AB: So, I want to talk about this a little bit more. You mentioned going to the same trail over and over again, and so that’s something I’ve sort of struggled with a little bit during my now almost 900 days straight of spending at least 20 minutes outside every single day. So one of the things that I have struggled with there is this idea of repeat experiences, right? Because while it would be great to say — I’m going to do something new every day. One, that’s not possible, and two, it may not be beneficial, is sort of what I’m hearing you say. And so I’m wondering if you could talk a little bit about what you notice and what you’ve learned from repeat experiences, because of course, nature is not stagnant. And when you look at it, even if I go on the same walk, and I do by the way, try to shake up the path every little bit and avoid taking the same path through the woods because I’m so a creature of habit that I could do that every day.
Yesterday, for example, I went out there and I did the opposite direction. I stopped, and instead of just looking around me I, you know, because I’m standing there and thinking — this all looks the same, it looks the same, this is boring, right? Nothing has changed. And I stood there and even going the opposite direction, it’s still the same path. And instead of looking around me, I took a second and I looked up, right, what’s above me? And I noticed the trees have some buds on them and the sky was blue and the cloud had an interesting formation and, and sort of all of these things. And so I’m just wondering if you could talk a little bit about the experience of noticing that change and why repeat experience might be good for that.
MA: When I was going through my practicum, one of the things that we do is we are encouraged to find a sweet spot. And so it’s a spot where you go and you sit for about 20 minutes. And that’s what you do. You just sit there and notice. And you know, you’re encouraged to go to that same spot on a regular basis because of the fact that yes, throughout the year that place is going to change. Even for a place like San Diego, which didn’t really have seasons, still changed somewhat. There were times during the year where things bloomed and different birds are there at different times. If you were lucky enough to be in a place where there was some water flow, that changed a little bit throughout the year and yeah, even day to day you know. I found a place that was pretty close to our home and I didn’t love it. I wanted this perfect place way out where I couldn’t hear any human noise and I wanted to be surrounded by beautiful green trees and, well that just wasn’t where our house was located.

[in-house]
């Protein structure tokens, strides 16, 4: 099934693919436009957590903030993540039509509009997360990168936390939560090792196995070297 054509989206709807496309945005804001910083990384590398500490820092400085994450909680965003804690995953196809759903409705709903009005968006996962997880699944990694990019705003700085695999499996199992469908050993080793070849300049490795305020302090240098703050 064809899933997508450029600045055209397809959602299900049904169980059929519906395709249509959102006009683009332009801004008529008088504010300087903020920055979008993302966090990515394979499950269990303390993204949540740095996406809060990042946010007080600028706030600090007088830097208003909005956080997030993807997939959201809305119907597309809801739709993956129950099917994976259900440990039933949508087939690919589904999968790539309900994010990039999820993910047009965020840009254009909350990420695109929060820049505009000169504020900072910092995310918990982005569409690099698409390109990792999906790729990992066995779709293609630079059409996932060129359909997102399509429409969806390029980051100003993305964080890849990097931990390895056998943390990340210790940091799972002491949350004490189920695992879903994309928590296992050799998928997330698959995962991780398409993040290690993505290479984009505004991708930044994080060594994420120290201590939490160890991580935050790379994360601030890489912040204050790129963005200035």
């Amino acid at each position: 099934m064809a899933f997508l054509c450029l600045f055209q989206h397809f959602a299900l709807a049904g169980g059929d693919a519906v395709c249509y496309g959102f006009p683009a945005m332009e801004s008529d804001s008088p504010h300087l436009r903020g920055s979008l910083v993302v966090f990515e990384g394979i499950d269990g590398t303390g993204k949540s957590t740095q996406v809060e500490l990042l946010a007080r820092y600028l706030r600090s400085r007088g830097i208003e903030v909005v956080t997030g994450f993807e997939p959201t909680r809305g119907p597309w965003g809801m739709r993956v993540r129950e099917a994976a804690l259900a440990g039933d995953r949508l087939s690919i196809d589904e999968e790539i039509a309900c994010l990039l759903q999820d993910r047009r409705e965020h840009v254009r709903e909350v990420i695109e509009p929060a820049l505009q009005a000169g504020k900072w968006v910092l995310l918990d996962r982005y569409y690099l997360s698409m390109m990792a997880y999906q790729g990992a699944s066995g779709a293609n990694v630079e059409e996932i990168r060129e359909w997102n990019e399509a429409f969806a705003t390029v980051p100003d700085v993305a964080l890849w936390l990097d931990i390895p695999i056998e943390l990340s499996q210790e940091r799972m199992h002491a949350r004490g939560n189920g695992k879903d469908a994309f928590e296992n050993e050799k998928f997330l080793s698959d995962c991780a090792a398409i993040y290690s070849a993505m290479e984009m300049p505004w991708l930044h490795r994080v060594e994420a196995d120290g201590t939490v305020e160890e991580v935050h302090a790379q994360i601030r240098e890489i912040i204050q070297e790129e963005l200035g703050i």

So I settled, you know, in a piece of this canyon and it’s one of those things where I think when you would go there on a regular basis, you start noticing the smaller things. You start noticing the same little birds that come in and check you out. After you sit there for, you know, a long enough time they get a little bit closer. And you just start noticing the little things and you know, one day you go and there’s an orange dragonfly and you’re just kind of following that little guy around. And so yeah, you notice all these little things that you wouldn’t normally notice if you were just kind of like checking through every day and just kind of you know, eyes ahead of you. Like you said, being able to kind of stop and look up for a decent amount of time and notice all of the things above you. Same thing with looking down. I mean, you know, just sitting down on the ground and looking at the ground and you know, you notice a trail of ants or some other bug and you’re like watching him you’re like — wow, you know, this guy’s working in there. This whole little world like, you know, this, like a five foot area, just going on. There’s always an opportunity to slow down just a little bit more and become mesmerized by the smallest things, which sometimes can be surprising.